Fondation Maeght - The Miró Labyrinth

Aimé Maeght offered Miró the necessary dimension to the excessiveness of his universe and proposed that he take over the gardens of the Foundation. Miró, enthusiastic, embraced the project.

Together with the ceramist Josep Llorens Artigas, his childhood friend in Barcelona, Miró reinvented monumental sculpture. It is associated with architecture and nature, the infinite source of his inspiration. For the Labyrinth, he created a dreamlike world populated by fantastic animals from his own mythology. The Catalan genius explores all materials: The ceramic Lizard climbs the walls of the patio.

The Wall has 468 ceramic plates. A tower rises in which three ceramic plates are embedded, a bird, a sculpture in wrought iron, is perched at the top. The Lunar Bird and the Solar Bird are made of Carrara marble, the Fork is made of iron and bronze, it is a symbol of the raised fist of the peasant in revolt during the Spanish War.

The low stone walls wind through the pine forest. The ceramic gargoyles spit out water from the basins whose bottoms are animated by Miró's creations. All the senses are awakened. The perfume emitted by the immortals, the cicadas and their song, the sun that hits the sculptures of Miró.

The Great Arch is made of concrete and Miró engraved his recurring signs with a jackhammer. Further on, Miró's most important ceramic, the Goddess of Fertility. The sundial, made of ceramic, adds color. The Fork dominates the hills of the Côte d'Azur, all the way to the sea. The Mammoth Egg is reflected on the water.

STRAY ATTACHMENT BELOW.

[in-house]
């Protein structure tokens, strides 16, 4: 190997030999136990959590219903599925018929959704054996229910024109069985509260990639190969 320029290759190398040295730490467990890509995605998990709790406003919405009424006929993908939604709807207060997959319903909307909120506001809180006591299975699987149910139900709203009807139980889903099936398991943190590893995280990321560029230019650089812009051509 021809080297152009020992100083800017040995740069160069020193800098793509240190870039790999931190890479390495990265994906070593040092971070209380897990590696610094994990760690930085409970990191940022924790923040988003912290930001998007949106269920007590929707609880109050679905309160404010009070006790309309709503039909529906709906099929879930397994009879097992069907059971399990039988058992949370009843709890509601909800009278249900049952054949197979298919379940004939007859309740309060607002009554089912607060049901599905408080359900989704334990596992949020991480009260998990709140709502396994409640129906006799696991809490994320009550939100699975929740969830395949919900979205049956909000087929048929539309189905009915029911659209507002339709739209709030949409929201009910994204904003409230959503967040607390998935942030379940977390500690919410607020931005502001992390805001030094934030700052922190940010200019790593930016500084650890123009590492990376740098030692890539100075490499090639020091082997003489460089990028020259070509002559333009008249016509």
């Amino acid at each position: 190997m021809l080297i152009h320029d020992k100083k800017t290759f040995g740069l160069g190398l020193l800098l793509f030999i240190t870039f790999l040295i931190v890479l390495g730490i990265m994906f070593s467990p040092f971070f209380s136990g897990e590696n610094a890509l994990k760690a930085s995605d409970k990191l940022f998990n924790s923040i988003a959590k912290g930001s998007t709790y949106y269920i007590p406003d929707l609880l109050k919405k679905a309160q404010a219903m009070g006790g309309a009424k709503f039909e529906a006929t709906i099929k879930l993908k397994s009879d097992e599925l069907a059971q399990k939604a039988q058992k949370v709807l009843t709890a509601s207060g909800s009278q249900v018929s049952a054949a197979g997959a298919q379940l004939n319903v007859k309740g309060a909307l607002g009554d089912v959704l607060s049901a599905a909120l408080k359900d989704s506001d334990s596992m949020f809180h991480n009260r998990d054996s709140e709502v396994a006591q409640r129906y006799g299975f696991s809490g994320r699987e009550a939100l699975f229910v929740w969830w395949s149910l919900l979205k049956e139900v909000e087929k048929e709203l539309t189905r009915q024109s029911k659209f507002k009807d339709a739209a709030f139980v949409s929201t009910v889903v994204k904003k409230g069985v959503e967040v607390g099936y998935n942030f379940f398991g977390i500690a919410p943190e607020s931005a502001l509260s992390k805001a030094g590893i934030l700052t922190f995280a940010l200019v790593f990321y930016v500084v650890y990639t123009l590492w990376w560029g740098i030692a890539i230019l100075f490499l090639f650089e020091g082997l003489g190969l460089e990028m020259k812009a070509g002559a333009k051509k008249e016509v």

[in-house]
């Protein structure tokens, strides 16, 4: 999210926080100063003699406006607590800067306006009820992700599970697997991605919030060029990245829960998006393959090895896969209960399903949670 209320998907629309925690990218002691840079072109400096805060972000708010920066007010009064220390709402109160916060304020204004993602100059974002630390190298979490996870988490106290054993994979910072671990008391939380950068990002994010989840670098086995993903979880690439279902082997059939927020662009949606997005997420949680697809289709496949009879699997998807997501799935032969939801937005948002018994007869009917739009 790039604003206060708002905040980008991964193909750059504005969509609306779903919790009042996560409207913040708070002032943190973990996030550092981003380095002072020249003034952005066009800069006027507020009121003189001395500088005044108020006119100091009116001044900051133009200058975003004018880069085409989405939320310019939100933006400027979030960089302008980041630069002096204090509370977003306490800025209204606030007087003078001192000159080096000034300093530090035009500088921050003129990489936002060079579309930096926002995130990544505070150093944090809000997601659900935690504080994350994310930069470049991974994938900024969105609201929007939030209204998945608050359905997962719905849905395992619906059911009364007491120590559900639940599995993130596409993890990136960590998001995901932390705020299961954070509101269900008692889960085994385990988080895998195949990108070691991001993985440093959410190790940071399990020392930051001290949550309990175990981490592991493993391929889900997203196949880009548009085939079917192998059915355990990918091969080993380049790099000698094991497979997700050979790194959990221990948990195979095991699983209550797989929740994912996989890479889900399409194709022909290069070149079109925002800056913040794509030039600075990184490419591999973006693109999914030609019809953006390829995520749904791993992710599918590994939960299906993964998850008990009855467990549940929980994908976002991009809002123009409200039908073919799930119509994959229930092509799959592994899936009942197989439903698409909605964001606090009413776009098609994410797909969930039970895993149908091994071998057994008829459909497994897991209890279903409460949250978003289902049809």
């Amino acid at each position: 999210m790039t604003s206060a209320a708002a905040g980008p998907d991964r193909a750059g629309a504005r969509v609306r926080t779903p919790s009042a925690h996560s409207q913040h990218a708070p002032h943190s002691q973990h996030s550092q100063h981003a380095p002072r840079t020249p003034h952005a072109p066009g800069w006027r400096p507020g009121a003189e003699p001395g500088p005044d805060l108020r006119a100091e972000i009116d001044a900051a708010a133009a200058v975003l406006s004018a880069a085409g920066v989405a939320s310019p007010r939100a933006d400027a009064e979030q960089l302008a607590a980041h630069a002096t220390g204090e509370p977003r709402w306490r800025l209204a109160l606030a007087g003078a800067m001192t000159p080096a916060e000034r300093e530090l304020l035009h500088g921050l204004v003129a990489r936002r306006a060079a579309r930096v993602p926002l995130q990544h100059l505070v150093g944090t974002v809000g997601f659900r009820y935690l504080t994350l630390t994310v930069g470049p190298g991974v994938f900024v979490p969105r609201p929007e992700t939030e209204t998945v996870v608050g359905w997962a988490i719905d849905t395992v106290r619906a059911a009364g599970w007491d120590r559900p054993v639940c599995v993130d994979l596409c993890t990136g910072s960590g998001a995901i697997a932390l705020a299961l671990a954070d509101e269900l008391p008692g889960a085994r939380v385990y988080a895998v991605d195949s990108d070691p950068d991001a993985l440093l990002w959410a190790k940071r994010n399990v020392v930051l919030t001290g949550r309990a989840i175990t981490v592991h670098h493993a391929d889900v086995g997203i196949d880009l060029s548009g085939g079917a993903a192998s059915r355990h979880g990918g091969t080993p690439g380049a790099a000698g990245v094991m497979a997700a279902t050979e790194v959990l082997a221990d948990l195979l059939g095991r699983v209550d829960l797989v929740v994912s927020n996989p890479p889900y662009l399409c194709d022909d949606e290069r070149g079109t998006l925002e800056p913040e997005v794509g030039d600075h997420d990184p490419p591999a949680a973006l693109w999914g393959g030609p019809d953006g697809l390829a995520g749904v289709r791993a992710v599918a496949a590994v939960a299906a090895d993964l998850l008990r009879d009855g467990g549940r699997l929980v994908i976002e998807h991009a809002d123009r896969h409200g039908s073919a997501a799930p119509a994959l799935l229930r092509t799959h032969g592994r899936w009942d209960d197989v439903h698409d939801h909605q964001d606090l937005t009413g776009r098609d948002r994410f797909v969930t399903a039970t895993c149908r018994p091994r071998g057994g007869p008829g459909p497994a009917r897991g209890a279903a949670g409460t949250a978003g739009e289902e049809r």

A few steps down, a white marble sculpture, The Woman with Unbound Hair, stands on a rock in the center of a pool. The brick wall of the main building that houses the town hall is the vertical support for the Personage, a brown ceramic face, perched on a high iron support, a figure without body or arms, it overlooks the Solar Bird and the Lunar Bird.

A few more steps and a last basin and its three gargoyles. The Ariadne's Thread, a white line painted by Miró on the low walls of the labyrinth, takes the visitor on an endless walk and reverie.

Excerpt from La Saga Maeght: The rooms [of our new house] are organized around a patio. The living room, where a large concert piano is enthroned, overlooks the Foundation's construction site and its large bay window is like a movie screen where we, privileged spectators, witness the construction of this masterpiece that is Miró's labyrinth. The door to the patio, which gives access to the Foundation, is always closed, so my sisters and I escape from the house by balancing on the wall surrounding the labyrinth. And here we are in this dream place. What could be better for children than a construction site like this one? Miró's sculptures fire up our fairy tale imagination; The Fork becomes the prow of our ship which sails on the mist of the nearby sea, the horns of the Minotaur dominate our kingdom, the Great Arch is the entrance to our fortress, the Gargoyles are its guardians, as for the Mammoth Egg, which earned me bursts of laughter when, at school, I dared to say that certain mammals lay eggs, it symbolizes, for us, a spaceship arrived from another galaxy.